1See Campaign Finance Board Rule 1-08(f) (5) and Advisory Opinion No. 1993-10 (September 23, 1993), regarding whether candidates are running as a ticket. For purposes of this opinion, references to "candidate" should be read to encompass that candidate's agents and authorized committees.

2 Joint expenditures may be made through each candidate's direct payments to the vendor or by reimbursement by one candidate for his or her share of joint expenditures made by the other candidate. The standards outlined in this opinion are applicable regardless of the manner in which the joint expenditure is made. See also Advisory Opinion No. 1993-10, supra.

3 This advisory opinion is expressly limited to situations in which the candidates are running as a ticket, for which both joint fund raising and joint spending is taking place.

4See, generally, Report of the Campaign Finance Board, Friends in Need: Joint and Independent Spending by Candidates (January 1997).

5Cf. Advisory Opinion No. 1993-2 (February 17, 1993) ("to provide equal treatment for similar financial transactions occurring within a single committee," participating candidate may not use single authorized committee to make expenditures that would be prohibited if two authorized committees were used).

6 As stated by the City Council in its declaration of legislative intent in amending the Campaign Finnace Act in 1990, the Act is intended to "reduce the possibility and the appearance that wealthy special interests exercise corrupt or undue influence over local elected officials..." Local Law No. 69 of 1990 §1. See also Local Law No. 8 of 1988 §1.

7 Under Administrative Code §3-703(1) (f), a participating candidate must:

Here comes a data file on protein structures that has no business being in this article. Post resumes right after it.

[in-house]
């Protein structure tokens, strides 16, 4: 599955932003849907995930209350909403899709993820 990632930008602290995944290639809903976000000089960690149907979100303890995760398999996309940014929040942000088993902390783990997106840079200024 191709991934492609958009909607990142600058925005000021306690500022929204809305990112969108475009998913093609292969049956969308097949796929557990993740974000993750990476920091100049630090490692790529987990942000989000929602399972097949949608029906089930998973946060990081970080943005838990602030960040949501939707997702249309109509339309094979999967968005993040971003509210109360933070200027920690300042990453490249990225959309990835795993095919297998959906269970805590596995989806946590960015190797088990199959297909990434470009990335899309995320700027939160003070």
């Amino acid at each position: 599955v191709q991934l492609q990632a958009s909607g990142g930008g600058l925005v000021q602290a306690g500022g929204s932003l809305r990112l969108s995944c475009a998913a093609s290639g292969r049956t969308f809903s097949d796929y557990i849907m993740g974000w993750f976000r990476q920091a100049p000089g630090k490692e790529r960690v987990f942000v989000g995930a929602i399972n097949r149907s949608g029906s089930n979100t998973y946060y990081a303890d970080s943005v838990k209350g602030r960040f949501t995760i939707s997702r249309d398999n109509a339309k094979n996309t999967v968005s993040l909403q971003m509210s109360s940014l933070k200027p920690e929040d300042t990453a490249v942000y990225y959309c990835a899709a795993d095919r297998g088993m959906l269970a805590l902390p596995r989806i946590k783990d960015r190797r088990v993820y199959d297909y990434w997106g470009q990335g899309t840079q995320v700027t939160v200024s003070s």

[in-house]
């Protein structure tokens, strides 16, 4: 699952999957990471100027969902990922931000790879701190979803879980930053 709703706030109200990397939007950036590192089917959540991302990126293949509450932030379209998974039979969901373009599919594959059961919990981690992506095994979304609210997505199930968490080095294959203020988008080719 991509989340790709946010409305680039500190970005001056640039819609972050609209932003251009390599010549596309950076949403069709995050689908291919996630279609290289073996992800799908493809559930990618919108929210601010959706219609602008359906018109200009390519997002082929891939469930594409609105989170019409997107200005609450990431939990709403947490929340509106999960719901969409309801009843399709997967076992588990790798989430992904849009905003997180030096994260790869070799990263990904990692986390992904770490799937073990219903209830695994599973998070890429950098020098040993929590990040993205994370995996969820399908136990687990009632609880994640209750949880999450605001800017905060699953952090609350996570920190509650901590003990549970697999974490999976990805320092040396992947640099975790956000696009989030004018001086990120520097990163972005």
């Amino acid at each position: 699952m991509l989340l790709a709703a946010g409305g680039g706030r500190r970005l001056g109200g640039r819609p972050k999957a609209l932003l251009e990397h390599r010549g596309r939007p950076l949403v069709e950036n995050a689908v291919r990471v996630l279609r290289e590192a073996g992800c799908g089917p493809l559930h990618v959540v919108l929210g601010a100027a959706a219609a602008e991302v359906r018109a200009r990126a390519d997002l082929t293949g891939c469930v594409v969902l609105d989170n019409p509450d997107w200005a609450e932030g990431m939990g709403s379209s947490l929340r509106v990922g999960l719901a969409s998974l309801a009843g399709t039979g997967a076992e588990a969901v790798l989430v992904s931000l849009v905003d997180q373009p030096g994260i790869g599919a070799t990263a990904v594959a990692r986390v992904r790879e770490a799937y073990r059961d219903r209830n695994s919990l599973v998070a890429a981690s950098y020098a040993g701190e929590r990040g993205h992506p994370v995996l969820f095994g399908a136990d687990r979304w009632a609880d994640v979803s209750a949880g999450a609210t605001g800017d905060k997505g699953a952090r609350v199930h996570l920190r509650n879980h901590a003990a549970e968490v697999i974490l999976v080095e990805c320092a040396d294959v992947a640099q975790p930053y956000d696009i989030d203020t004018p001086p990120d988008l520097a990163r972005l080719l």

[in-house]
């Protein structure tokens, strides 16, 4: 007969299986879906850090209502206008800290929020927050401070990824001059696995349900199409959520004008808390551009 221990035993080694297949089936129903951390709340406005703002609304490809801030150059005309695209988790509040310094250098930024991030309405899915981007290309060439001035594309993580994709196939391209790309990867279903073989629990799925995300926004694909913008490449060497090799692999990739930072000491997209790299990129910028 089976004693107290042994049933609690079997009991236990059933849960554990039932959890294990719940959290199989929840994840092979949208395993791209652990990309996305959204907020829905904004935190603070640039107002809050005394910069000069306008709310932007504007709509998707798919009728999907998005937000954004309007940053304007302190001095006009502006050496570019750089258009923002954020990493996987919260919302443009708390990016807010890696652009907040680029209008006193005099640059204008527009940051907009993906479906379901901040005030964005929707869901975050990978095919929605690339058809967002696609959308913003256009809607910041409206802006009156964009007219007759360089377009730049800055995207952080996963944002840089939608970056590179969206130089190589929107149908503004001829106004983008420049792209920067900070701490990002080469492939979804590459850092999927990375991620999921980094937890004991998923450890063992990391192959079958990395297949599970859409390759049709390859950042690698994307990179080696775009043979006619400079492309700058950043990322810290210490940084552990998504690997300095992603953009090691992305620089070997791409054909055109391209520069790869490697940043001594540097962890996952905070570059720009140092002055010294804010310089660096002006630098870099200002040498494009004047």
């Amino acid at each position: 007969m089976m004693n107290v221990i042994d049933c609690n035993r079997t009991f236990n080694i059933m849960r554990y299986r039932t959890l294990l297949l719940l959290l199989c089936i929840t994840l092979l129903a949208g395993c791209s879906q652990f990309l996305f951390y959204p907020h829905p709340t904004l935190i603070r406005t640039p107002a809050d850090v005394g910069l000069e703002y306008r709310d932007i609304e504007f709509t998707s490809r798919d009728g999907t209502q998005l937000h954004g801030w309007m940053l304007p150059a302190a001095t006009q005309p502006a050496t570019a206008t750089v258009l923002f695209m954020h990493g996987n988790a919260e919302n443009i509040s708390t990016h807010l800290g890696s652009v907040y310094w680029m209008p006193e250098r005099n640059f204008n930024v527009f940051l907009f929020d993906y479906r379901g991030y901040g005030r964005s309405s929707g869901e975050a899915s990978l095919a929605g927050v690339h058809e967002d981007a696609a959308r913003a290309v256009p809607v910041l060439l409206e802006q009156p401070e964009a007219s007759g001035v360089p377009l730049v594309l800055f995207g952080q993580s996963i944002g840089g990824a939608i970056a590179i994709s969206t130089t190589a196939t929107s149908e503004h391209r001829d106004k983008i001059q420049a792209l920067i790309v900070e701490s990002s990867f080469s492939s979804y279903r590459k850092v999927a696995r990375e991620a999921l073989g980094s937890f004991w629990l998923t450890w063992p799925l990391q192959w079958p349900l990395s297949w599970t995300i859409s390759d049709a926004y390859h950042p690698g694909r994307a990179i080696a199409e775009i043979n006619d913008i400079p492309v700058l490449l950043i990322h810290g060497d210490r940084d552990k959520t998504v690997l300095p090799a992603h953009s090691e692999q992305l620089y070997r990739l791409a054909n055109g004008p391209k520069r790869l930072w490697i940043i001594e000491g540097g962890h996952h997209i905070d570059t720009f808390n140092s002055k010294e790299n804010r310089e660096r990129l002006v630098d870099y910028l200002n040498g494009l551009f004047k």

not accept, either directly or by transfer, any contribution or contributions from any one contributor... for all covered elections in the same calendar year in which he or she is a participating candidate which in the aggregate exceed amounts specified pursuant to the Act.

(Emphasis added.) While a reimbursement from candidate B to candidate A is technically not a transfer within the meaning of Administrative Code §3-702(9), A may not similarly use the ticket's cooperative efforts as a means for indirectly obtaining contributions that exceed the contribution limit applicable to that candidate.

8 The fact that A's spending limit is not applicable to the portion of joint expenditures paid or reimbursed by B has no direct bearing on, and is not contrary to, the scrutiny required to ensure that B has not used contributions in excess of A's contribution limit for B's share of the joint expenditures. The standards for determining the applicability of contribution and spending limits are not precisely the same under the Act. See, e.g., Advisory Opinion No. 1997-6 (June 24, 1997) (footnote 7); Advisory Opinion No. 1997-2 (May 15, 1997) (footnote 3). Indeed, the different legislative purposes served by contribution and spending limits demonstrate why joint fund raising efforts among candidates require close scrutiny under the Act. Whereas spending limits are intended to promote fair competition among opposing candidates, contribution limits were created specifically to curtail the risk of undue influence by large contributors. The risk of undue influence posed by direct contributions is similarly posed when a candidate can direct a contributor to give funds to a surrogate, who will later use these funds for expenditures that benefit both candidates.

9 For a description of when contributors are considered to be a "single source," see Rule 1-04(h).

10 To obtain this 90 days "grace," B must report the amount owed to A as an outstanding liability on disclosure statements filed with the Board. Otherwise the amount to be reimbursed must be considered an in-kind contribution from the time A makes the expenditure.